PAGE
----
The New Horizon Islamic Society (NHIS) says it is difficult to practice Islam and acts of charity which is required from a Muslim during Ramadaan, without a mosque.
Ramadaan is the ninth month in the Islamic calender, during which strict fasting is observed from dawn to sunset.
The society had submitted an offer to purchase a City of Cape Town property along Roadrunner and Woodswallow roads two years ago but did not get any feedback.
They have been left wondering if the sale has been placed on hold.
However, Stuart Diamond, Mayoral committee member for assets and facilities management, said council has approved, in-principle, the disposal of the property marked Erf 5450 and it would be put out to tender “for community and/or social care purposes within the new financial year.”
NHIS secretary Shahied Tofie said they had submitted the proposal to buy the land after they received their NPO number because they have been serving the community from their homes.
Services such as madrassa classes had to be split in to two time slots to accommodate the large number of students.
The two closest mosques to New Horizon are in neighbouring Pelican Park and Eagle Park.
However, many residents are not able to travel so far and it is especially difficult for senior citizens to attend morning and evening prayers during Ramadaan, said Mr Tofie.
Other charity services such as the handing out of food parcels must be done from their small homes.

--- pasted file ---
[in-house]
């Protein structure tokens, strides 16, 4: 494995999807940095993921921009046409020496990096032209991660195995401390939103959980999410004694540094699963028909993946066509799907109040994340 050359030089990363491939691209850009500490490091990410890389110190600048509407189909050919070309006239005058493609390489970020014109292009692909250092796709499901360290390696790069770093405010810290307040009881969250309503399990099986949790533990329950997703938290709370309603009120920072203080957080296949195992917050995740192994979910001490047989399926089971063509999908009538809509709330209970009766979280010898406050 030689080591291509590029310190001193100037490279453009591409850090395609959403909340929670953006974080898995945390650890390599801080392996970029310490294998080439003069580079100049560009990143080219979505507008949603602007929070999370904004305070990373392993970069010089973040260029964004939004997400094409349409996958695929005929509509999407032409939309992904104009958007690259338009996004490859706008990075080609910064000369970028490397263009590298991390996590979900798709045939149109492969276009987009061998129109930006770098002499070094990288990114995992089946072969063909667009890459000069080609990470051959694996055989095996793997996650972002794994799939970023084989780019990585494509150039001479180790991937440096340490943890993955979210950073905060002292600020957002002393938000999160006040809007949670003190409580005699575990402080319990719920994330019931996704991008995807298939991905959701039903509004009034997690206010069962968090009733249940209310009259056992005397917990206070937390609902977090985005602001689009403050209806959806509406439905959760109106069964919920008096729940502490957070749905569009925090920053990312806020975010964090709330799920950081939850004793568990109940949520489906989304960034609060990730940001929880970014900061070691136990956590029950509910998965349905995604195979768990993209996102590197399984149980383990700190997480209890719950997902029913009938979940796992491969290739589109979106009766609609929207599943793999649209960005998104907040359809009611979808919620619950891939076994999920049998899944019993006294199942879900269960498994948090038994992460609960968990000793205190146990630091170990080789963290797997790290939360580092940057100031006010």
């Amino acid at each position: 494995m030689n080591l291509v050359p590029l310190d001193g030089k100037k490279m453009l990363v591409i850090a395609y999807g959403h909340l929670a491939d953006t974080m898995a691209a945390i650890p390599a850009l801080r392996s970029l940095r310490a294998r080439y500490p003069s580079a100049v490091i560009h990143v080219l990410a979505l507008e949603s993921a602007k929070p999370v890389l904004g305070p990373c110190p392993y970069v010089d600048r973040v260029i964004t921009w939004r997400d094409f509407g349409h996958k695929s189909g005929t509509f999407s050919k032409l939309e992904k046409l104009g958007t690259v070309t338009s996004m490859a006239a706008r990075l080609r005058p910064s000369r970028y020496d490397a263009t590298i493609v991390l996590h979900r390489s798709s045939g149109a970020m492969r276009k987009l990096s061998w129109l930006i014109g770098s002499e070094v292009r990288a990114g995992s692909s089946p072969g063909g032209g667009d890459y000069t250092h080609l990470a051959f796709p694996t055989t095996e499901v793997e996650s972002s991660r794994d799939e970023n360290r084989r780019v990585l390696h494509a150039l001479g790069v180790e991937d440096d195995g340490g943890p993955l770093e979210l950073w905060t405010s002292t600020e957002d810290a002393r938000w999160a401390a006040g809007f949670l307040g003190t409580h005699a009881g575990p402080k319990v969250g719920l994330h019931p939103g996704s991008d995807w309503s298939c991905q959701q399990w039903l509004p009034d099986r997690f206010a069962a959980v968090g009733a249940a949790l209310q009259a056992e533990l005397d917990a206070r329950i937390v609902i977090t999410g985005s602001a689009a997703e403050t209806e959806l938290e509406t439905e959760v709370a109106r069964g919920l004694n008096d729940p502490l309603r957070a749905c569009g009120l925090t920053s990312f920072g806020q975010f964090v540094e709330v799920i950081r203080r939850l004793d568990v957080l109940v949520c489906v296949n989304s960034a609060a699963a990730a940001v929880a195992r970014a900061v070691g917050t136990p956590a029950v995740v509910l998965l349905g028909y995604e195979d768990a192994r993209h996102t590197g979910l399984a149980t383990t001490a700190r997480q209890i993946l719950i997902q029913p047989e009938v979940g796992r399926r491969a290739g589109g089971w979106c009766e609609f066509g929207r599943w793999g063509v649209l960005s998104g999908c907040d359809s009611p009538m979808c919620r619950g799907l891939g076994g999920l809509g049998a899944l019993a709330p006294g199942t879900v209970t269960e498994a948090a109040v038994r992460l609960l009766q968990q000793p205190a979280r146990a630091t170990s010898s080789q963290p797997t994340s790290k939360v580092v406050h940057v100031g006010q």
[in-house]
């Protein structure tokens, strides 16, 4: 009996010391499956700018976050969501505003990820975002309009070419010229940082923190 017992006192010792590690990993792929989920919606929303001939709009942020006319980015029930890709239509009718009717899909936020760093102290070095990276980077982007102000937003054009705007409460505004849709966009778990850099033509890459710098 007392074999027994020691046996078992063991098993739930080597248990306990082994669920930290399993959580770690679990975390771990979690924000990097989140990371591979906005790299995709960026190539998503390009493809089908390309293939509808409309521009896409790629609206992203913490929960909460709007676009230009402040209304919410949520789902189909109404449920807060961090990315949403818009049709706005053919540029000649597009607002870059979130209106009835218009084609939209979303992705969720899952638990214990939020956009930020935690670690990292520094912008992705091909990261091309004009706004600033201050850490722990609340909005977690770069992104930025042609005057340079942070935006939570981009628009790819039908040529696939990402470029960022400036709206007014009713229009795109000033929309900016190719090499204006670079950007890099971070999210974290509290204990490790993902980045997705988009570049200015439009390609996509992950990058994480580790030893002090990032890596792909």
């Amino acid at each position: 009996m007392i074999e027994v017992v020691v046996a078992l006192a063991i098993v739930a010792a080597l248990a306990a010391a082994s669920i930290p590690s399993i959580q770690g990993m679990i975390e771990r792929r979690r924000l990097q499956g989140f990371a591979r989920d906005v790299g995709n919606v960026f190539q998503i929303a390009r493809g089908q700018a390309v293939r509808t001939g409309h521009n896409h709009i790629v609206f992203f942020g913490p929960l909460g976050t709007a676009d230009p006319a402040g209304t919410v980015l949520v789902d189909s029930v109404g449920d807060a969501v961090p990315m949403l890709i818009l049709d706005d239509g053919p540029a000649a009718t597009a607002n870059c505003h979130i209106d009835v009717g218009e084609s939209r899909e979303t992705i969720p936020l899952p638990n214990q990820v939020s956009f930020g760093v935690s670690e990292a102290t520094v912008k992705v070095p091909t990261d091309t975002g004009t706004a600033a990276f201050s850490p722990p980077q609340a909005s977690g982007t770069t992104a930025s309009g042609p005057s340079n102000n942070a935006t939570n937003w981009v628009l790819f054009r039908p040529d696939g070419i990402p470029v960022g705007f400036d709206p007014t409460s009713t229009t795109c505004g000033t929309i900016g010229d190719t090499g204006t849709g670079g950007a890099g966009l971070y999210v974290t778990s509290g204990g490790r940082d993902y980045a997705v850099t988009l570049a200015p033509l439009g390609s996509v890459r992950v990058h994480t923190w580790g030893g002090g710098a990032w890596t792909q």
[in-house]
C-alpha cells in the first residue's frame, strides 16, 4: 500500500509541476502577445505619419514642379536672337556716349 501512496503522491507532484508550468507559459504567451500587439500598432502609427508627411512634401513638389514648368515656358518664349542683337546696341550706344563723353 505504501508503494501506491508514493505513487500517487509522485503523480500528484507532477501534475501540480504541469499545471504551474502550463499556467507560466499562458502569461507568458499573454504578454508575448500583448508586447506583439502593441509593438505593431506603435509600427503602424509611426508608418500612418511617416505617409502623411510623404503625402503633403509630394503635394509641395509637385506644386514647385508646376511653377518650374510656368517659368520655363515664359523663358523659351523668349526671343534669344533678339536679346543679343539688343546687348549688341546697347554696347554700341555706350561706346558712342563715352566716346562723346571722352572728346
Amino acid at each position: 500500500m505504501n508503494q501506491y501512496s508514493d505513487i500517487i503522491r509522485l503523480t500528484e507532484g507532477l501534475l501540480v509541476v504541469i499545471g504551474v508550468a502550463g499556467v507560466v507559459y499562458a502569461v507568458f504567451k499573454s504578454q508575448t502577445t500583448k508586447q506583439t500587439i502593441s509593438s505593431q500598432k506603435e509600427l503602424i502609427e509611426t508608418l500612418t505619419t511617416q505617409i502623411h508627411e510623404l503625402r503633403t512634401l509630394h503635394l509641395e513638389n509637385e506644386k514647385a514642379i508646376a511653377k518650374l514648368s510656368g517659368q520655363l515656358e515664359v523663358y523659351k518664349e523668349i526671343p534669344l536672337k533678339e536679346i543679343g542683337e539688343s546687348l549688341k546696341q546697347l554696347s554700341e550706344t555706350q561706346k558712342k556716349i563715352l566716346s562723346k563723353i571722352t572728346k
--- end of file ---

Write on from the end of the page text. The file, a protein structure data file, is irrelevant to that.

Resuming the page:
The New Horizons section of Pelican Park includes Breaking New Ground (BNG) houses which are subsidised homes for beneficiaries earning less than R3 500 a month.
There are also GAP houses sold for R290 000 to households with a minimum income of R7 800 a month and market value housing situated On the Vlei, where houses were sold for R465 000 to families with a minimum earning of R15 000 a month.
NHIS treasurer Saadick Abbas said the Muslim community had grown since the first lot of residents moved in to the area in 2013 and there was a need for a mosque. “The Pelican Park Owners’ Association (PPOA) did a survey and found out that the (number of) Muslims has increased in New Horizon.”
John Bailey, chairperson of PPOA, said a 2015/2016 survey showed that 46%
of the 3 200 families in the area were Muslim.
“The numbers may have fluctuated by increasing or decreasing but, yes that is what we came up with,” said Mr Bailey who supports the NHIS in their quest for a mosque.
“There were two properties earmarked for religious facilities, outlined on the map in the original plan, and we welcome the City to engage with us about it.”
He said it is a challenge for religious groups to practice their faith and it would be a better if there was a mosque or a community hall to operate from.
NHIS member Shafieka Kaja said the society wants to plan for the future.
“We want to form an Islamic women’s group to empower the women. We can only do that if we have a mosque.”
She said some of the other Muslim organisations had been donating food parcels to the community for Iftaar (breaking of fast in Ramadaan), but they needed space to store the goods.
Ms Kaja said the NHIS focused on the elderly and children, especially orphans.
The NHIS members said they always sought help from other organisations as they would like to feed the families in New Horizon and are asking for any donations such as soup and food parcels.
For more information WhatsApp Ms Kaja on 082 833 6143.